Centre de presse
To the UNAIDS Committee of Cosponsoring Organisations
Nairobi - 4 April 2001
Dr. Piot, Fellow Agency Heads, Colleagues, Ladies and Gentlemen:
This past year has been an important juncture in stepping up the fight against HIV/AIDS - a time for breaking the silence; for recognising the disease as the profound threat that it is; for assessing more realistically the resources required to mount an effective response - and for mobilising leadership.
In all this, the work of the Security Council and a number of a number of inter-governmental conferences in various regions have been extremely useful, the G8 meeting in Okinawa, the ADF in Addis Ababa, and the Durban AIDS Conference.
At the most senior levels, leaders in Government, international organisations and within civil society understand more thoroughly than ever what needs to be done - and the consequences of inaction.
The UN system, and UNAIDS in particular, has played a key role in this mobilisation of awareness.
Each of us has spoken out more strongly on the need for bolder action to confront HIV/AIDS - and we have worked together to prepare the Framework for Global Leadership on HIV/AIDS that was approved by the PCB last December in Rio.
This framework is now being built upon for our preparations for the UN Special Session on AIDS, particularly the declaration of leadership commitment, and in mobilising support for the Secretary General's Call to Action. Within the UN System, we have also been working to scale up our programming and support for an expanded response to HIV/AIDS, particularly at the country level.
Responding to the challenges of the Framework for Global Leadership, we have together developed the UN System Strategic Plan (2001-2005), which we seek to approve at this CCO for submission to the PCB in June.
This exercise has been an important one for each of the UN agencies involved and for the System as a whole. Each agency has been challenged to consider how it can contribute more to the fight against HIV/AIDS; to define more explicitly its aims, strategies and accountabilities; to identify and better describe complementarities and opportunities for collaboration with sister agencies; and to assess more realistically the capacities implied and resources required for a scaled-up, coordinated UN response.
It has been an especially important exercise because it has helped accelerate the definition of our contributions and the ways in which we can work together. And all of this is already helping to make a difference in the lives of others.
To operationalise the Strategic Plan we have also prepared the Unified Budget and Workplan (2002-3) which, again, we will discuss at this meeting and prepare for submission to the June PCB.
With the commitment and plans now in place, the challenge now is for us to deliver on our promises. And it is here that I see a number of key challenges that we in UNAIDS need to address if we are to deliver on our promises:
1. First, we need to elevate the profile of the UN System's leadership and public presence on HIV and AIDS. Peter Piot's work in advocacy and mobilisation are greatly appreciated - and have set the stage for efforts to broaden partner and donor recognition of the roles and contributions of each of the Cosponsors. The Secretary-General's Call to Action, the UN System Strategic Plan, and our preparations for the Special Session - all offer foundations and opportunities for doing this.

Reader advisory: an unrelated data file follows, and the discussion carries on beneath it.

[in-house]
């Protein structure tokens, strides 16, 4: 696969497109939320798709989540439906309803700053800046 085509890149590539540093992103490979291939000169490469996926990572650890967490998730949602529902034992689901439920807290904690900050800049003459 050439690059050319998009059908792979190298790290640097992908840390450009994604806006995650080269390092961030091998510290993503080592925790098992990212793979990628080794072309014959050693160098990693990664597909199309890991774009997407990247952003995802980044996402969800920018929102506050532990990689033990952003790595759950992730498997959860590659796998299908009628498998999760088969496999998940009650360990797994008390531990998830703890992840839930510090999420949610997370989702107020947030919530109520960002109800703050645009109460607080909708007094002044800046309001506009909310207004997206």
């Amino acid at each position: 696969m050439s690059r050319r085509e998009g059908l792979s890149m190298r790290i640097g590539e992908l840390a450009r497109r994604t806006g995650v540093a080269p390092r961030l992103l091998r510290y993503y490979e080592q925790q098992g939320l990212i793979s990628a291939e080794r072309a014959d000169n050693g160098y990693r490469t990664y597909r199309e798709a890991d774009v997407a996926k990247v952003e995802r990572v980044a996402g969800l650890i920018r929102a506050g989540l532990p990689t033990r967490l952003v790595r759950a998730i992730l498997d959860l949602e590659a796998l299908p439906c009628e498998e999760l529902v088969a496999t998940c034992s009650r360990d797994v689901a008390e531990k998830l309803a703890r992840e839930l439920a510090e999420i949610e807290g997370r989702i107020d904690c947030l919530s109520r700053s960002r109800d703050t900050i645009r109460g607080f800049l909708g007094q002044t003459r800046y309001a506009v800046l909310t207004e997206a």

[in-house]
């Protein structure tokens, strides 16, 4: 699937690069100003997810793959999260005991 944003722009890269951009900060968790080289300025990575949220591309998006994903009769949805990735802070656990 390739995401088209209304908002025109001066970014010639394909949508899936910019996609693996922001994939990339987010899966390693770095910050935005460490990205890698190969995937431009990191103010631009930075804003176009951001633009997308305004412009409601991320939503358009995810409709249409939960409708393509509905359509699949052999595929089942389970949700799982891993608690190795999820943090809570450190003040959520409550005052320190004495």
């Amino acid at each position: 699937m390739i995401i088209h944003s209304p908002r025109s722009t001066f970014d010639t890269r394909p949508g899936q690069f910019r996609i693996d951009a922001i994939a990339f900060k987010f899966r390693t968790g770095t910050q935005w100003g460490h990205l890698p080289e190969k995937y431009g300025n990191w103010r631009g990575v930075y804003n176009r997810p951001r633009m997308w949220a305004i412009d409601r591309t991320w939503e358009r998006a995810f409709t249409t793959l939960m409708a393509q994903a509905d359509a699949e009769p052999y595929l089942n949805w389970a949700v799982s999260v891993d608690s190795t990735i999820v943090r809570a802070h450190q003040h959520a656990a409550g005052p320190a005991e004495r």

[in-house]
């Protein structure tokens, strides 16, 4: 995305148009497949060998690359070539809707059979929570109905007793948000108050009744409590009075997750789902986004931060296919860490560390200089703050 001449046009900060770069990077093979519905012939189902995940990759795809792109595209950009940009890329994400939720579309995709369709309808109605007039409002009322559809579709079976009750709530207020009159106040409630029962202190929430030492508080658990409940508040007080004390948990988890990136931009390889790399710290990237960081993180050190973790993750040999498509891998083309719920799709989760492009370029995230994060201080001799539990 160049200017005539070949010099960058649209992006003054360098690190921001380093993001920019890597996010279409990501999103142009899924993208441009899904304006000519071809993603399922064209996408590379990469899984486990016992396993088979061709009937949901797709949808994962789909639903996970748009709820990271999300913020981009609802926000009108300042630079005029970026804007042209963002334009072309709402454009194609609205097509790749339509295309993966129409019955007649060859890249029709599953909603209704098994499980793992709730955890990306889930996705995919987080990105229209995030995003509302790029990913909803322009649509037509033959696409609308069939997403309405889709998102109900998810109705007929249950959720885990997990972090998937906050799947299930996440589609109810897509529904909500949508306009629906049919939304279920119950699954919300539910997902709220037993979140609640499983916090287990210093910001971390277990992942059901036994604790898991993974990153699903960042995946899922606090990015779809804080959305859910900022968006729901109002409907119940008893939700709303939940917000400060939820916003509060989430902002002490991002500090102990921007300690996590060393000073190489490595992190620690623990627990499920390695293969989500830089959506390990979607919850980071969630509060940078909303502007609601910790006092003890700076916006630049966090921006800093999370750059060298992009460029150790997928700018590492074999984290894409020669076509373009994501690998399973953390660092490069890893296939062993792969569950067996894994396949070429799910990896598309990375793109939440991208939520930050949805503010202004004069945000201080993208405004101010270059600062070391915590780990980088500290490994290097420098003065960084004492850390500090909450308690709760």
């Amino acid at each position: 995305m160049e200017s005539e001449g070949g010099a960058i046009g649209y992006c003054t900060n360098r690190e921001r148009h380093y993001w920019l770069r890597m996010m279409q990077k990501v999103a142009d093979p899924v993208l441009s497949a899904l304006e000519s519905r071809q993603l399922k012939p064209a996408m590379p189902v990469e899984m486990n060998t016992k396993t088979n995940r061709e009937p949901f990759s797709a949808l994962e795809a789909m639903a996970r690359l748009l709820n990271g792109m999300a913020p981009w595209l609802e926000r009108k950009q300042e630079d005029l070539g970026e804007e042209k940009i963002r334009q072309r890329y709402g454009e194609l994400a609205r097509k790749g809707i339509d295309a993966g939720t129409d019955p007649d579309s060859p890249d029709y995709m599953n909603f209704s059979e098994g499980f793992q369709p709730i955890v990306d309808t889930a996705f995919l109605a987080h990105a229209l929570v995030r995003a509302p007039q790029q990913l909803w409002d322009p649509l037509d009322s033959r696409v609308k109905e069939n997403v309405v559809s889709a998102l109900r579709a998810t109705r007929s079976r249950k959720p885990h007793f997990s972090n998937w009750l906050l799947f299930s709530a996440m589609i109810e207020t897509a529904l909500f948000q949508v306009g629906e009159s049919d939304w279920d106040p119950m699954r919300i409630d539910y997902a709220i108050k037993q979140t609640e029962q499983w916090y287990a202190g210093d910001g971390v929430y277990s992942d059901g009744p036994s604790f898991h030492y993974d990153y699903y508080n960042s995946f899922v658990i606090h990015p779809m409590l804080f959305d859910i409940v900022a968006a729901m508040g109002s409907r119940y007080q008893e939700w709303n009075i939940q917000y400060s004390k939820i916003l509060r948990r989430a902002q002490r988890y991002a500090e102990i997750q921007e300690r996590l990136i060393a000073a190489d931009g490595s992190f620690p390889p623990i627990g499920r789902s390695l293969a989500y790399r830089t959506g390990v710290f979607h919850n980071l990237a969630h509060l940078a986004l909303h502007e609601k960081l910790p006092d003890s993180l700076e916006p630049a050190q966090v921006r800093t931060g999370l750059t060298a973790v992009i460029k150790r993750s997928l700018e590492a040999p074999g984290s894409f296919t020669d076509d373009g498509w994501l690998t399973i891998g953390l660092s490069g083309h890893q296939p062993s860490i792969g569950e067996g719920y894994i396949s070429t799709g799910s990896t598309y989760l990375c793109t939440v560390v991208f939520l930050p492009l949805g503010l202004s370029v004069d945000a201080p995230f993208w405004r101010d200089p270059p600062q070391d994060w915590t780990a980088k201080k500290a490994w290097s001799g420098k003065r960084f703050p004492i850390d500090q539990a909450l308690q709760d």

2. Second, we need to realistically assess and put in place the human and organisational capacities required to scale up our work on HIV/AIDS. Among the Cosponsors, we are still seriously under-equipped to meet the promises we have made. The result has been that the UN's leadership and credibility in providing policy, technical and programmatic guidance has been compromised - and our credibility and ability to influence and orient the agendas of others has suffered as a consequence. The UBW process has helped us make some progress on this, but much more needs to be done.
3. Third, we need to agree on, and implement, a strategy to mobilise resources to support the work and programmes of the UNAIDS Cosponsors. It is a strategy that must be based on clear definition of the roles of each of the Cosponsors and of the Secretariat. It must be broad in its approach - mobilising the resources of governments, individuals and from the corporate sector. And it must define the modalities by which the UN receives and moves funds to support country programmes.
4. Fourth, we need to strengthen our country-level operations, making sure that HIV/AIDS is a top priority for UN collaboration at the country level - and ensuring that this priority is reflected in the workings of the Resident Coordinator System and the HIV/AIDS theme groups.
5. Finally, we need further discussion and agreement on how we can make UNAIDS - Cosponsors and Secretariat - work more effectively. Each Co-sponsor needs to assume greater responsibility for the response to HIV/AIDS; we need to strengthen consultation mechanisms - at all levels - on the policy, technical and programming challenges we face. And we need to better utilise the Secretariat to enable better communication and coordination.
We have the knowledge and tools necessary to slow this terrible disease. But we will succeed only by working closely together - among ourselves, and with governments, businesses, universities, NGOs, religious organisations, communities, families, grassroots groups, the media, and with young people.